Studying these cells could lead to new treatments for diseases ranging from gastrointestinal disease to diabetes.
In a nod to the growing interest in the sugars and proteins that make up the jacket around every cell, the National Institute of General Medical Sciences (NIGMS) has formed a consortium of more than a dozen universities worldwide, including MIT, to study the topic.
The lead MIT investigator for the new Consortium for Functional Glycomics is Associate Professor Ram Sasisekharan of the Division of Bioengineering and Environmental Health, who reported a link between the sugars in the cell jacket and the growth or inhibition of cancer ( see story ).
With its "glue grant" of $7.4 million for the first year of funding, the consortium hopes to begin to untangle huge biomedical problems associated with sugars and proteins, like teasing apart their roles in cellular communication. NIGMS, which made the grant late last fall, anticipates spending a projected total of $34 million on the project over the course of five years.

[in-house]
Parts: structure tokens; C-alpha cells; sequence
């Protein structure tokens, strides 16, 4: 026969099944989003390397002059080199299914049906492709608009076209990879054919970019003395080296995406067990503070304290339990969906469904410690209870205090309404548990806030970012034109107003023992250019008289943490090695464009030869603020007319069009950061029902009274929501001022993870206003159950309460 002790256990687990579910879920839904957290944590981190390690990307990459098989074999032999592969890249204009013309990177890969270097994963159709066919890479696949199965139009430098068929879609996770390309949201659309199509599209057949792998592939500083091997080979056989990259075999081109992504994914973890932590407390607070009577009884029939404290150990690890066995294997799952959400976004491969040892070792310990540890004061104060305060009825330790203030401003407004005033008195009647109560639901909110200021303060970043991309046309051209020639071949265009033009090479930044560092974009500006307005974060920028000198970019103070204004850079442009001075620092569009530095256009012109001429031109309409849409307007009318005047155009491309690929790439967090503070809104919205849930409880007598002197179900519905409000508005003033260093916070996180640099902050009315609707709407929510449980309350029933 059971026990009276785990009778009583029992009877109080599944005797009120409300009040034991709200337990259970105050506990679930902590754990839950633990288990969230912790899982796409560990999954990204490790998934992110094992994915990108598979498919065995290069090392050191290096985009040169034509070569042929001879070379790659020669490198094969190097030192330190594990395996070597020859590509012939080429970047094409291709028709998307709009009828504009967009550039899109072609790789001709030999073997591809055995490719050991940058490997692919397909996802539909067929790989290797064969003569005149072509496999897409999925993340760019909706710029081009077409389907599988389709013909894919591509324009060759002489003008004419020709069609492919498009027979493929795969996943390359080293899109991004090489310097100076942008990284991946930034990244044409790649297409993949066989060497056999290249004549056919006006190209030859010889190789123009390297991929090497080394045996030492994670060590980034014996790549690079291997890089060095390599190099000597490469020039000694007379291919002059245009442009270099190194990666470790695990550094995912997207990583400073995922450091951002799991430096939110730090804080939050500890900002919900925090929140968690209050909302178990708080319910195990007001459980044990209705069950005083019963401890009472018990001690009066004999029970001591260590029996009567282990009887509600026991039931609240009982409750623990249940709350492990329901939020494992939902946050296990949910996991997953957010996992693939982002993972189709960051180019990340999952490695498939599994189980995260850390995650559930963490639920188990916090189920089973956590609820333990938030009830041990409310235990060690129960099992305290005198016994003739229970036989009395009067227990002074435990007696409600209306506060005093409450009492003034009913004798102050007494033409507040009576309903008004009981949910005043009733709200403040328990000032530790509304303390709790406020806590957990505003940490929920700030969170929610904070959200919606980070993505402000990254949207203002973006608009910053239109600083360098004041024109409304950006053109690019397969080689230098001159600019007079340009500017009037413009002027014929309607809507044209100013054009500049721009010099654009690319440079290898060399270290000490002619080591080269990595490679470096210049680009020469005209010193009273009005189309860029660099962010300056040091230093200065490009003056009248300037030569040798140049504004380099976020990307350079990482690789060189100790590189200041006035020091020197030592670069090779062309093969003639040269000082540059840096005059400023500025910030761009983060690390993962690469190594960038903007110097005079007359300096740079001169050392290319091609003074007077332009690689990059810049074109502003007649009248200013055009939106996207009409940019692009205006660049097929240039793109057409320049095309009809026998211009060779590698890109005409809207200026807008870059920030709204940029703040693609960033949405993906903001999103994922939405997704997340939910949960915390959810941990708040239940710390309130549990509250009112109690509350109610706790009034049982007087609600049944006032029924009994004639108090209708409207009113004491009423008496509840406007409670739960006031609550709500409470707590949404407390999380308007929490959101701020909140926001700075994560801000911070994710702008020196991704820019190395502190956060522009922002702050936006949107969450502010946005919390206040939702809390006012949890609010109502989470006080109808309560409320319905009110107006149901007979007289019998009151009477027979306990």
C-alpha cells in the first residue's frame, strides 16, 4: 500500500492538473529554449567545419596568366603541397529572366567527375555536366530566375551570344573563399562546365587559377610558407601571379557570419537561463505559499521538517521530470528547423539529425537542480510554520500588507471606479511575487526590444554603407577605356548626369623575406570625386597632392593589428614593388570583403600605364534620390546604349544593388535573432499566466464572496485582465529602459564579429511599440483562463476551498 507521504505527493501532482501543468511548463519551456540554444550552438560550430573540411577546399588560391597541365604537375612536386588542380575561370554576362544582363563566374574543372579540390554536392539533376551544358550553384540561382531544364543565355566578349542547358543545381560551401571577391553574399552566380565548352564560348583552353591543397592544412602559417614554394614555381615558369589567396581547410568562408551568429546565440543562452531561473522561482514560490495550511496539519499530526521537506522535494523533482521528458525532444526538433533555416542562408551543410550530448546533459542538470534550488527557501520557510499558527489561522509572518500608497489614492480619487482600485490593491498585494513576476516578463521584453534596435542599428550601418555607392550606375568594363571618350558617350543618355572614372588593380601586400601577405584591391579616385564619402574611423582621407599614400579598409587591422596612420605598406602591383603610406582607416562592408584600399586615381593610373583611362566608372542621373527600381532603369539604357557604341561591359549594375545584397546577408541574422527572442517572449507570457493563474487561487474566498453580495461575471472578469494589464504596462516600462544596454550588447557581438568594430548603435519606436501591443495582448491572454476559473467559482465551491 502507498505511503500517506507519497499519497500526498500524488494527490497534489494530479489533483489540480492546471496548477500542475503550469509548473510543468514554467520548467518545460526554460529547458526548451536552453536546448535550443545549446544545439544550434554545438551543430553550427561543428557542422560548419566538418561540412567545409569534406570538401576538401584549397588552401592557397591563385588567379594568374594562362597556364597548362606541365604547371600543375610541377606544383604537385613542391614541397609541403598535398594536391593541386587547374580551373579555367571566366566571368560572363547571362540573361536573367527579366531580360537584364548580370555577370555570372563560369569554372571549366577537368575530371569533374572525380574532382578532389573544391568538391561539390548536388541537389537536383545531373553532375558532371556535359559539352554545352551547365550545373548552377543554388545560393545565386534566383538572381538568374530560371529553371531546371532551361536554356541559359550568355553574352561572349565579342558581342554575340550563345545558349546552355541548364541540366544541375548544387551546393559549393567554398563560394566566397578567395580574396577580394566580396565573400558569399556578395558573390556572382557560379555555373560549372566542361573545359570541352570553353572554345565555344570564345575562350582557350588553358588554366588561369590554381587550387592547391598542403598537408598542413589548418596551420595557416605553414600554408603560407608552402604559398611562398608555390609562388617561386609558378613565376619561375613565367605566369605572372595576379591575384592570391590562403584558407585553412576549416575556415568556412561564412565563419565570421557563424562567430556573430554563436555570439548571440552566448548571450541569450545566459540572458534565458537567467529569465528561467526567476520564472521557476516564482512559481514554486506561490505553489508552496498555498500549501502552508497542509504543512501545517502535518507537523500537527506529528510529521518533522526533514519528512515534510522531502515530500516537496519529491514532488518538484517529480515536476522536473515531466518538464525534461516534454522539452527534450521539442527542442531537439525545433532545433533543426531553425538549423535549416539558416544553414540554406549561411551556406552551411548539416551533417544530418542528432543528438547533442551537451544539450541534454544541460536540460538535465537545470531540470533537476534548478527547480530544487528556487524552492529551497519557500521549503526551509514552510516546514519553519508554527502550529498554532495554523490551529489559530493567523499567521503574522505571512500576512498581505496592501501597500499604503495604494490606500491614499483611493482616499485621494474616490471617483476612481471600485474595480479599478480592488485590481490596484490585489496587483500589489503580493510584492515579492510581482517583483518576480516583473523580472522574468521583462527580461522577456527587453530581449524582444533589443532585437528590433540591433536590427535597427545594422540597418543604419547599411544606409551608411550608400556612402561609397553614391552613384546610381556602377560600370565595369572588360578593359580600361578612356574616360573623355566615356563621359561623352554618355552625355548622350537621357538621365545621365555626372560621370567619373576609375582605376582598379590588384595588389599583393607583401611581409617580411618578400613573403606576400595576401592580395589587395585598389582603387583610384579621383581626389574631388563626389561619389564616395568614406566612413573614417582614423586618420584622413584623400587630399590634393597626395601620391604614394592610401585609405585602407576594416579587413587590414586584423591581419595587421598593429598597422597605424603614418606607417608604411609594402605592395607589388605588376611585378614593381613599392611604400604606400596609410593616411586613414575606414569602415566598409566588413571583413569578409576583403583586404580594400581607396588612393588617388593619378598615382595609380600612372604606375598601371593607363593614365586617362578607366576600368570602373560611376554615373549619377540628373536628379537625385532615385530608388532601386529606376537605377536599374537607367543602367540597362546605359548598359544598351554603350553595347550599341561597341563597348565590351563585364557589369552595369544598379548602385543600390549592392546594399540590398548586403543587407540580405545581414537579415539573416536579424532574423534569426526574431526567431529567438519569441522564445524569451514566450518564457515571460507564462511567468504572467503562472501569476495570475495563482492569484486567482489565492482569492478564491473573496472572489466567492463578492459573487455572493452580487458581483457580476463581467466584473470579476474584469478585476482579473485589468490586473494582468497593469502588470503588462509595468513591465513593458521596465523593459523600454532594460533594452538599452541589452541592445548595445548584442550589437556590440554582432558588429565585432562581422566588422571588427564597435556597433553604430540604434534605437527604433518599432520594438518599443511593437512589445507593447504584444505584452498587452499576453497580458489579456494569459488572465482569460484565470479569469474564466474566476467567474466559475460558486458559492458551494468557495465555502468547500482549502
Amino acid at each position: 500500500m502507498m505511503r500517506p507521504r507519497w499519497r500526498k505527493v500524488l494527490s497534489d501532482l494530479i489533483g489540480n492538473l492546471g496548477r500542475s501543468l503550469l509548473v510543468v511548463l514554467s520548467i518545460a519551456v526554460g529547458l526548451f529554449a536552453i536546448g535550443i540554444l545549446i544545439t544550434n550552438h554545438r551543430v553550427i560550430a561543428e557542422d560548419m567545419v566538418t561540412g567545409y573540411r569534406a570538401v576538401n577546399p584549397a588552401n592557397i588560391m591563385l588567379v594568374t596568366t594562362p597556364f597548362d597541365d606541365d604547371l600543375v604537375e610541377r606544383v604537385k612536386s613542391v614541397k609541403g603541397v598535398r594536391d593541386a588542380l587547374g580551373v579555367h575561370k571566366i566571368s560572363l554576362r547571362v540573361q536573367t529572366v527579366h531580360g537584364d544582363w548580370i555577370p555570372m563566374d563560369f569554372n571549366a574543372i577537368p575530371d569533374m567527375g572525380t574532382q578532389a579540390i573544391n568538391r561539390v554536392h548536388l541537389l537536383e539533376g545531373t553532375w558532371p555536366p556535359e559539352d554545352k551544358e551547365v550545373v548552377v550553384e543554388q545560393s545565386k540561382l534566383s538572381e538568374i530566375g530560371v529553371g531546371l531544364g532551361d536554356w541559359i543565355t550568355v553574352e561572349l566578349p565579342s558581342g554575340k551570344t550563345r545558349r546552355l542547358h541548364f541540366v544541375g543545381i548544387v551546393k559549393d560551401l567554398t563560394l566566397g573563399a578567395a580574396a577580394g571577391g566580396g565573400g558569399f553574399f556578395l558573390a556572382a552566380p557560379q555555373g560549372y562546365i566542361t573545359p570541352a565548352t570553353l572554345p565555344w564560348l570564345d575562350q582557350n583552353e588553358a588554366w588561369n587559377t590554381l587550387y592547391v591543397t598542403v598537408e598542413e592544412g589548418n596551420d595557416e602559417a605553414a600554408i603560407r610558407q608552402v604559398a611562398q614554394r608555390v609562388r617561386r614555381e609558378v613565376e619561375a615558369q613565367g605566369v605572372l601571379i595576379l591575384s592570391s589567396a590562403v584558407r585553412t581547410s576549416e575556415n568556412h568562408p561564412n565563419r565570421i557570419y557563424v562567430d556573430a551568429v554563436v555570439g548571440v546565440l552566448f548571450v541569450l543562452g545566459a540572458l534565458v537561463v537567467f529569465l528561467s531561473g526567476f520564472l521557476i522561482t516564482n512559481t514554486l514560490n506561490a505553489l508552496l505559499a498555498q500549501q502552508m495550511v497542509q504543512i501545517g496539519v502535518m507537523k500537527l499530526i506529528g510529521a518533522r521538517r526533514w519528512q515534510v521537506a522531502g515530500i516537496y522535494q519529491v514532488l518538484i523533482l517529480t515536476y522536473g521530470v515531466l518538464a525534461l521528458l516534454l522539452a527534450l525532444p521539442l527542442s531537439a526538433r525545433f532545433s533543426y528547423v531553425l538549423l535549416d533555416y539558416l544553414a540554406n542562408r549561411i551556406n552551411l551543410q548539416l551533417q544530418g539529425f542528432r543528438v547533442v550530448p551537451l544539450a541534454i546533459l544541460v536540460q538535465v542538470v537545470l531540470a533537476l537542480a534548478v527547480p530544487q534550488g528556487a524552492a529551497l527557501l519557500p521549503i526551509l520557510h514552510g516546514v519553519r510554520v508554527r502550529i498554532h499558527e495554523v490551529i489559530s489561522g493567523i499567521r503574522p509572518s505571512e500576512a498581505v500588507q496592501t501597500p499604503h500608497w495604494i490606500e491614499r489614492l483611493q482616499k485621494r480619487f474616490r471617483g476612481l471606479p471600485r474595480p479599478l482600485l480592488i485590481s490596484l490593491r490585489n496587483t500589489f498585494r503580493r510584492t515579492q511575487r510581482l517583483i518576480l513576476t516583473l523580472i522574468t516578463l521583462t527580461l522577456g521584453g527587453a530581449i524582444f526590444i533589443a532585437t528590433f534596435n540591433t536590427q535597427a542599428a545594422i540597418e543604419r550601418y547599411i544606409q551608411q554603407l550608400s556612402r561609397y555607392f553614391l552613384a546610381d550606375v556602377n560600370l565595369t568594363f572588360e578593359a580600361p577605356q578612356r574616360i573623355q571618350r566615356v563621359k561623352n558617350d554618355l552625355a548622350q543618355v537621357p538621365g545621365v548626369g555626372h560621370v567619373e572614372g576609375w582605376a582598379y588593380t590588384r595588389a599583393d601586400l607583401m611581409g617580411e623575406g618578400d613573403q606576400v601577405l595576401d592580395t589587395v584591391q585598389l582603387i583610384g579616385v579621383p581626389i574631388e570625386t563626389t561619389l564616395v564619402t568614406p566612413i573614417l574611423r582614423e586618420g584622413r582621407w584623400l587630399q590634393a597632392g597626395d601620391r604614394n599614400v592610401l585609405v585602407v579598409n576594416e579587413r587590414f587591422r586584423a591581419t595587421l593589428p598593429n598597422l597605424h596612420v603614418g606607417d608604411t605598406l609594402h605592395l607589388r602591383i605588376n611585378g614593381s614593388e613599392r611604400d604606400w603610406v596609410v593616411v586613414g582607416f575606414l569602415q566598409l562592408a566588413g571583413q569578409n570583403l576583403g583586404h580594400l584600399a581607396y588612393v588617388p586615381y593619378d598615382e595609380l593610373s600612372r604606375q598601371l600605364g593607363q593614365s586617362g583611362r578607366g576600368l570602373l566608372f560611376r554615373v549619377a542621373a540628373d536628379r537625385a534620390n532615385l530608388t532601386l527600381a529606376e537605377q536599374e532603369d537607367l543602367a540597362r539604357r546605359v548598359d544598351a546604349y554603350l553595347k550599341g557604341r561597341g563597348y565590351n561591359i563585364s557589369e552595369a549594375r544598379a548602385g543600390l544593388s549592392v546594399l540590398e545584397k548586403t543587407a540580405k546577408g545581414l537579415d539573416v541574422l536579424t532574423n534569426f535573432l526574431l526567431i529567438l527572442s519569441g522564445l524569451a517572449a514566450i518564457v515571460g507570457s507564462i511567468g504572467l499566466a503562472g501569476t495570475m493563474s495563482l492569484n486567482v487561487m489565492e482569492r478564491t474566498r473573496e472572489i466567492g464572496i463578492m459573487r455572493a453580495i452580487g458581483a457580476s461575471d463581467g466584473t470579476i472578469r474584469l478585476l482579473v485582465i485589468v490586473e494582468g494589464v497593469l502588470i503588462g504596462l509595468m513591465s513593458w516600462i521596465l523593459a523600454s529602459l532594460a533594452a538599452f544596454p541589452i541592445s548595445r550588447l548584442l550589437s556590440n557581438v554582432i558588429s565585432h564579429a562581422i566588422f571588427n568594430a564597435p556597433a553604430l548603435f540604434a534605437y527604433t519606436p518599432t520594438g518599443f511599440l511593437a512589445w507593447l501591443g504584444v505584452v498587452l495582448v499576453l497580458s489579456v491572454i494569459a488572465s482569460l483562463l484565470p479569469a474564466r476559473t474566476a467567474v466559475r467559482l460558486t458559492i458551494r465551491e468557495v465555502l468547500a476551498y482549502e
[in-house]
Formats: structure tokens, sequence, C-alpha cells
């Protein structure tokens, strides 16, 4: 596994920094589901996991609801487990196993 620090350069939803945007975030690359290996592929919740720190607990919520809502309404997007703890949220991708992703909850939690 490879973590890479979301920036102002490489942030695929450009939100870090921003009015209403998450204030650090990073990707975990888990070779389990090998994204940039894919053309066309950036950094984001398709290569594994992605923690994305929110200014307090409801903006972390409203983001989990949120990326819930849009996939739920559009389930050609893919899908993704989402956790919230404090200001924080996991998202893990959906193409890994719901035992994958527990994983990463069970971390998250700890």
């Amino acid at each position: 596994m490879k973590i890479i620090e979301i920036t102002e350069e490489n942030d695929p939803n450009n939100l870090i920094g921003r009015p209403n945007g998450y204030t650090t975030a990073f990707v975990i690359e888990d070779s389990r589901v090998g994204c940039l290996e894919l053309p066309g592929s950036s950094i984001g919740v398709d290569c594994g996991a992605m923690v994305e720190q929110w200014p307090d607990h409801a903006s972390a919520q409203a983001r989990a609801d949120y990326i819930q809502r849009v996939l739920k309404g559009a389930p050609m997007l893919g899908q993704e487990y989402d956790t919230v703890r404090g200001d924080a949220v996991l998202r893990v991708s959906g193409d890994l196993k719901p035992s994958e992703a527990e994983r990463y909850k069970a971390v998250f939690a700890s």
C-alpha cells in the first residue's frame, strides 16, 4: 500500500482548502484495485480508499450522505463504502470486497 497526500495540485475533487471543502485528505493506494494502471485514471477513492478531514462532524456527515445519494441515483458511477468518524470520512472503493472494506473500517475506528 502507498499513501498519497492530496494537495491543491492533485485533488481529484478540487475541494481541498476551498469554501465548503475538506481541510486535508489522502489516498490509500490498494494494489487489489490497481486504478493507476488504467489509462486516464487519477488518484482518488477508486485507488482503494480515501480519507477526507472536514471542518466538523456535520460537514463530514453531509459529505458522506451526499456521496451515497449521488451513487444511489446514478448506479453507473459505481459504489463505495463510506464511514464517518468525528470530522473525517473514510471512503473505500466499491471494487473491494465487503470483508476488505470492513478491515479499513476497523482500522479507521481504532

The Consortium for Functional Glycomics is led by Dr. James Paulson of the Scripps Research Institute in La Jolla, Calif. For more information, click here.
A version of this article appeared in MIT Tech Talk on January 30, 2002.